We’ve been having a bit of a tricky time with Elke lately. She’s about to hit her teens with force and after a year of limited social access, is desperate for human interaction. Anyone else with a child in their early teens or ‘preens’ (pre-teens) will know how big an impact the pandemic has had on children of this age. Just at a time when they should have been discovering their social independence, starting to meet new friends and spend more and more time away from family and the home, they were instead forced into a very limiting social situation and into spending more time with family than ever before.
Throw technology, and access to instant messaging and social media into the mix, and you have a heightened sense of social awareness in a way that society hasn’t experienced before. No generation of parent before us has parented their children through a global pandemic in which young people have had access to this level of technology and virtual communication.
Our collective teens’ social life has predominantly been lived out through Snapchat and Instagram over the course of the last year. You can instantly be with your friends at whatever time of day and night you choose. As a result, instant messaging, image-sharing, ‘Tik-Toking’ and face-timing have been truly ramped-up a few extra notches.
I don’t think I speak only for myself when I say how challenging it is; trying to manage the realms of young people on tech and social media through a global pandemic. I am super-conscious of the dangers of constantly communicating in this way (of the social risks, safeguarding concerns and overall affects on a child’s mental health) whilst also recognising that this is currently their lifeline; their only direct contact with the real world and to support from their peers, which has made them feel less alone.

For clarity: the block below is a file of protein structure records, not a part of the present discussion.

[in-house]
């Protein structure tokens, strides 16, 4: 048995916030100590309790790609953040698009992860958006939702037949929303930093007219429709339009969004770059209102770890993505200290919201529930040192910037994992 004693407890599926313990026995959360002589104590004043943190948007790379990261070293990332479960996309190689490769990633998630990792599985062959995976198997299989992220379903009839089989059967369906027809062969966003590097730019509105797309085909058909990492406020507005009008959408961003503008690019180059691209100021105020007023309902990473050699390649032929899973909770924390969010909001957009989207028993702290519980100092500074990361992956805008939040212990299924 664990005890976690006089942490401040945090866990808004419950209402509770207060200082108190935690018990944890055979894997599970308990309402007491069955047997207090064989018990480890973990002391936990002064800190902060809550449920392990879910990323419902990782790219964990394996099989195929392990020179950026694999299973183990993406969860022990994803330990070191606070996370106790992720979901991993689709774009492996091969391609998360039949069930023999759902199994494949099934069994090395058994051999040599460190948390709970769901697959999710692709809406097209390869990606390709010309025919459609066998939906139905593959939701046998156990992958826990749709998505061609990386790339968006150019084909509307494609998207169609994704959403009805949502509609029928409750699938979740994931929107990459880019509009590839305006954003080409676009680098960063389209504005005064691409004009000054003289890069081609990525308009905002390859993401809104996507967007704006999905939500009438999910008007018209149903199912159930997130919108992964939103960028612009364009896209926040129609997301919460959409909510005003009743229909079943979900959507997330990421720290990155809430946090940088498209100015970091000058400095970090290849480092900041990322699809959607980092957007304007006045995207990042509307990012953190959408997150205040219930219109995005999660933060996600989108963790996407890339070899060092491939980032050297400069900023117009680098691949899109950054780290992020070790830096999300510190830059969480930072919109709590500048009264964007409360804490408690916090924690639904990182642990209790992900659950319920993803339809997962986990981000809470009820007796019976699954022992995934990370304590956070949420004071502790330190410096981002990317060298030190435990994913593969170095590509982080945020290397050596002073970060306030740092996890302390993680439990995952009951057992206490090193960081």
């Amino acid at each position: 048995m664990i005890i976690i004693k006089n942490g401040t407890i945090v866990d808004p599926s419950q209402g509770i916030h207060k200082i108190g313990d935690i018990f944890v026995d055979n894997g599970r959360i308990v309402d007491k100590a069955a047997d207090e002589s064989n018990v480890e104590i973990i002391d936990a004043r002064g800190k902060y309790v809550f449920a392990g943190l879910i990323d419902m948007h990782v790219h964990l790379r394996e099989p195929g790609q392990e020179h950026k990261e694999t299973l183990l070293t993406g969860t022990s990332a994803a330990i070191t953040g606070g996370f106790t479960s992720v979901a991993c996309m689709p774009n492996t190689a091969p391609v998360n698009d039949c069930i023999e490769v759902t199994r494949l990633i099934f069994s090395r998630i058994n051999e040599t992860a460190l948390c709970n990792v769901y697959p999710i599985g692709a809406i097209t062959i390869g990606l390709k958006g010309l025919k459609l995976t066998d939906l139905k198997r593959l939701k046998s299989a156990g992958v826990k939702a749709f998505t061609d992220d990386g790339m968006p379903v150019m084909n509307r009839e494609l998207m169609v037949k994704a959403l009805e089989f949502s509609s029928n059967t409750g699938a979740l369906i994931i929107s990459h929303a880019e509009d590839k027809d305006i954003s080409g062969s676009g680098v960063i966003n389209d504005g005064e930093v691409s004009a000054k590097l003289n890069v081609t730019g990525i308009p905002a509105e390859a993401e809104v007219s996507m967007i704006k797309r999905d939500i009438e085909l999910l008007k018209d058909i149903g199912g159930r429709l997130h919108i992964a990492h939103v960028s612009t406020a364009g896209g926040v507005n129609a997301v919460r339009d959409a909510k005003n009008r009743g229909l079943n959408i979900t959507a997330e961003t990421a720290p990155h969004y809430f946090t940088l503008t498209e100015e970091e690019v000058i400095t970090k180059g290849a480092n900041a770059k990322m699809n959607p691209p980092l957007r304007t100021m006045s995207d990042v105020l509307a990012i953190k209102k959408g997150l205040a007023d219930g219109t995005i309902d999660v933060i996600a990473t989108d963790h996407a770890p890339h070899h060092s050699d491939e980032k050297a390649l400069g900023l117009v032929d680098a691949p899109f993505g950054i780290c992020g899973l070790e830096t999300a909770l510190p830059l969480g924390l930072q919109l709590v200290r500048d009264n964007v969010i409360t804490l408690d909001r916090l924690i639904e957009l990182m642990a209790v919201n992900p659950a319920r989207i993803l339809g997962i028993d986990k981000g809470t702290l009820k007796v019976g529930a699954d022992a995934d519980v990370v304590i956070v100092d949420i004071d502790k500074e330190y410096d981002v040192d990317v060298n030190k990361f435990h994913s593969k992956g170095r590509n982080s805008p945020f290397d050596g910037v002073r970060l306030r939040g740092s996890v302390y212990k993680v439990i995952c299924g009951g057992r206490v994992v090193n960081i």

Specifically in relation to our own family experiences, I am all too aware that for Elke, she has also been in almost constant, close proximity to Martha for the whole of the last year. With very little opportunity for time apart (the girls tend to go to their Dad’s together, at the same time) it’s easy to forget that sometimes Elke needs a bit of respite from her sister too!
One of the things that really (really) upsets me if I think about it too deeply, are the sacrifices made by Elke, over the course of her life, to accommodate Martha’s needs. Don’t misunderstand me when I say this, because there are also many things Elke has gained by being Martha’s big sister, for sure. Firstly, she understands more about Autism and has a more open and understanding attitude towards all people with additional needs and disabilities, not just her sister. That first-hand experience, certainly makes you review any pre-conceived ideas or judgements you may otherwise have had without such exposure. It also gives you a heightened empathy towards both individuals and their families, which Elke certainly has.